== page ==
It’s impossible to convey, to those who would say, “It’s just supposed to be a forgettable little movie,” how vital Woody Allen used to be. Back in the 1980s, his movies were a reason to skip school, to take off work, to get your ass right quick to the Cedar Lee. So much of the way I think and write and make jokes today derives directly from Bananas and Sleeper and Love and Death and Annie Hall and Manhattan and Zelig and Hannah and Her Sisters and Broadway Danny Rose. Those weren’t just movies; they were an entire worldview, one that was at once both ferociously intelligent and almost childishly playful, both deeply literary and steeped in goofy, glorious slapstick. Those movies were an entire education — they taught me how to think. Compared to them, Midnight in Paris is just another sad, dessicated little husk.

This entry was posted in Humor, Movie Corner and tagged , . Bookmark the permalink.

4 Responses to In which the author breaks a 15 year streak

  1. I love your review–you hit the nail on the head. Woody Allen’s movies were important, funny, intelligent, meaningful. When did he start to hate and objectify women so thoroughly? Did Rachel McAdams really need to keep loading her expensive luggage into the trunk of her parents’ car? He didn’t use to be such a voyeur. He was smart and his characters were capable of complexity.

    “Purple Rose of Cairo;” “Stardust Memories.” I should see those again, but maybe that ship has sailed. You can shear a sheep a dozen times, but you only get to slaughter it once.

  2. Anonymous says:

    I think that many will reply that this movie shouldn’t be compared to his earlier ones – that it should stand on its own merits – that its too much to ask that it stand up to early woodman. But I think its the opposite. I think the movie got its good reviews because people want the woodman back so much they’ll rave about anything that doesn’t suck – kind of like Oh Mercy era Dylan. If anyone else had made this film it would be dismissed as a poor imitation of a woody allen film, but because woody allen made it- and because he’s made so many bad ones in between everyone says I love you. I’ve heard it too many times before.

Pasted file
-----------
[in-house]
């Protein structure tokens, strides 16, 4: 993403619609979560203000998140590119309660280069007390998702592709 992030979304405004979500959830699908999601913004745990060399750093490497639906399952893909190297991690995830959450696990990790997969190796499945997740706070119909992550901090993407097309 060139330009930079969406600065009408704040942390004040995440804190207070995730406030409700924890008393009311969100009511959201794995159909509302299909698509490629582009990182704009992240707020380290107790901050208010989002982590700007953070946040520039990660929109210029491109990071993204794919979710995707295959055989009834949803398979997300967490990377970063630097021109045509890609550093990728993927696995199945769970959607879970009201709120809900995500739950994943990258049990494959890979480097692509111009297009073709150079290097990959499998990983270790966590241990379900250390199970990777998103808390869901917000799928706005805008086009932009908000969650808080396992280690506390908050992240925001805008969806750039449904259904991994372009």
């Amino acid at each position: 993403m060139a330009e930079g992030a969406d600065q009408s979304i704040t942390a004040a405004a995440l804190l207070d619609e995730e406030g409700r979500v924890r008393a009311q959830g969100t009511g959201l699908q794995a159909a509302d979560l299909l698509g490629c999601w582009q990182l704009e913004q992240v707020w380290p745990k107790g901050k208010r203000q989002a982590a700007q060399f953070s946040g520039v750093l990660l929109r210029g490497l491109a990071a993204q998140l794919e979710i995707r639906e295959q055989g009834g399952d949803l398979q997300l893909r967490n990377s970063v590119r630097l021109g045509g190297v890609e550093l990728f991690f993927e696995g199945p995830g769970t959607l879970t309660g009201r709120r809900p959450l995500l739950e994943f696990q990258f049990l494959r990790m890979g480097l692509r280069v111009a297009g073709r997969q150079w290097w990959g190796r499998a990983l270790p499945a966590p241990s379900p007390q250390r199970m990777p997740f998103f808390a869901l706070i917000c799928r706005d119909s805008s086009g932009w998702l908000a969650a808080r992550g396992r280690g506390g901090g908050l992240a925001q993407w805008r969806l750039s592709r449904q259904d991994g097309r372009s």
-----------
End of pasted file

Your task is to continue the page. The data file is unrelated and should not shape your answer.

3. pt dismal says:

    dang, tree was sold out? i dont care about this movie–though your review was great–i’m waiting for the kamper’s wisdom on tree….


  4. Pingback: Music Monday–Saint-Saens “Aquarium” via Terrence Malick’s “Days of Heaven” « twinklysparkles

Leave a Reply

Fill in your details below or click an icon to log in: Logo

You are commenting using your account. Log Out / Change )

Twitter picture

You are commenting using your Twitter account. Log Out / Change )

Facebook photo

You are commenting using your Facebook account. Log Out / Change )

Google+ photo

You are commenting using your Google+ account. Log Out / Change )

Connecting to %s